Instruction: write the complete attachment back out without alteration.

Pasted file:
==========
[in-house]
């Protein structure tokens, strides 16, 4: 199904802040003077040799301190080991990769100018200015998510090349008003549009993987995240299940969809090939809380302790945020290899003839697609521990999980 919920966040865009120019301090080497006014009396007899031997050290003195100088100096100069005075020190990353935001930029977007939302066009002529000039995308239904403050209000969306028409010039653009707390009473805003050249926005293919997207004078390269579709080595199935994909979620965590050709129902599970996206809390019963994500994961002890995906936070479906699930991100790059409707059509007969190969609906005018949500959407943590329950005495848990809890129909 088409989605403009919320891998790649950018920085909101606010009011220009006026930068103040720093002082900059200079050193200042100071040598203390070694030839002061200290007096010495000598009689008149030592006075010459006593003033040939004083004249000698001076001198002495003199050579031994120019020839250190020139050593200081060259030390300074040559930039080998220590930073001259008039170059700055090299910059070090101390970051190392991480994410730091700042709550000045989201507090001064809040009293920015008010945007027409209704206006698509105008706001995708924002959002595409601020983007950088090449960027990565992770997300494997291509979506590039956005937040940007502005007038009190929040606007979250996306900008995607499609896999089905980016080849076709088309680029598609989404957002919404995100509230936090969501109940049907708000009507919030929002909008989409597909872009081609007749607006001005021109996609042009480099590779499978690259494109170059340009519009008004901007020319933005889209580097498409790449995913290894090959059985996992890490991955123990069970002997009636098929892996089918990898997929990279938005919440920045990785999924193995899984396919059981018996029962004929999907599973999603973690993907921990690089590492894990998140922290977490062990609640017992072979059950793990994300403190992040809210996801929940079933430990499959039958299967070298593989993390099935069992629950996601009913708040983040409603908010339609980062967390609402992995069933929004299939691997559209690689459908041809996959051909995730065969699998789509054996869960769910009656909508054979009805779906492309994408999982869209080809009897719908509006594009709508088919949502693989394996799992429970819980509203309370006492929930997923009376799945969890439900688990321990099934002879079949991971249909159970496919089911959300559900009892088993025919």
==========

[in-house]
């Protein structure tokens, strides 16, 4: 199904802040003077040799301190080991990769100018200015998510090349008003549009993987995240299940969809090939809380302790945020290899003839697609521990999980 919920966040865009120019301090080497006014009396007899031997050290003195100088100096100069005075020190990353935001930029977007939302066009002529000039995308239904403050209000969306028409010039653009707390009473805003050249926005293919997207004078390269579709080595199935994909979620965590050709129902599970996206809390019963994500994961002890995906936070479906699930991100790059409707059509007969190969609906005018949500959407943590329950005495848990809890129909 088409989605403009919320891998790649950018920085909101606010009011220009006026930068103040720093002082900059200079050193200042100071040598203390070694030839002061200290007096010495000598009689008149030592006075010459006593003033040939004083004249000698001076001198002495003199050579031994120019020839250190020139050593200081060259030390300074040559930039080998220590930073001259008039170059700055090299910059070090101390970051190392991480994410730091700042709550000045989201507090001064809040009293920015008010945007027409209704206006698509105008706001995708924002959002595409601020983007950088090449960027990565992770997300494997291509979506590039956005937040940007502005007038009190929040606007979250996306900008995607499609896999089905980016080849076709088309680029598609989404957002919404995100509230936090969501109940049907708000009507919030929002909008989409597909872009081609007749607006001005021109996609042009480099590779499978690259494109170059340009519009008004901007020319933005889209580097498409790449995913290894090959059985996992890490991955123990069970002997009636098929892996089918990898997929990279938005919440920045990785999924193995899984396919059981018996029962004929999907599973999603973690993907921990690089590492894990998140922290977490062990609640017992072979059950793990994300403190992040809210996801929940079933430990499959039958299967070298593989993390099935069992629950996601009913708040983040409603908010339609980062967390609402992995069933929004299939691997559209690689459908041809996959051909995730065969699998789509054996869960769910009656909508054979009805779906492309994408999982869209080809009897719908509006594009709508088919949502693989394996799992429970819980509203309370006492929930997923009376799945969890439900688990321990099934002879079949991971249909159970496919089911959300559900009892088993025919």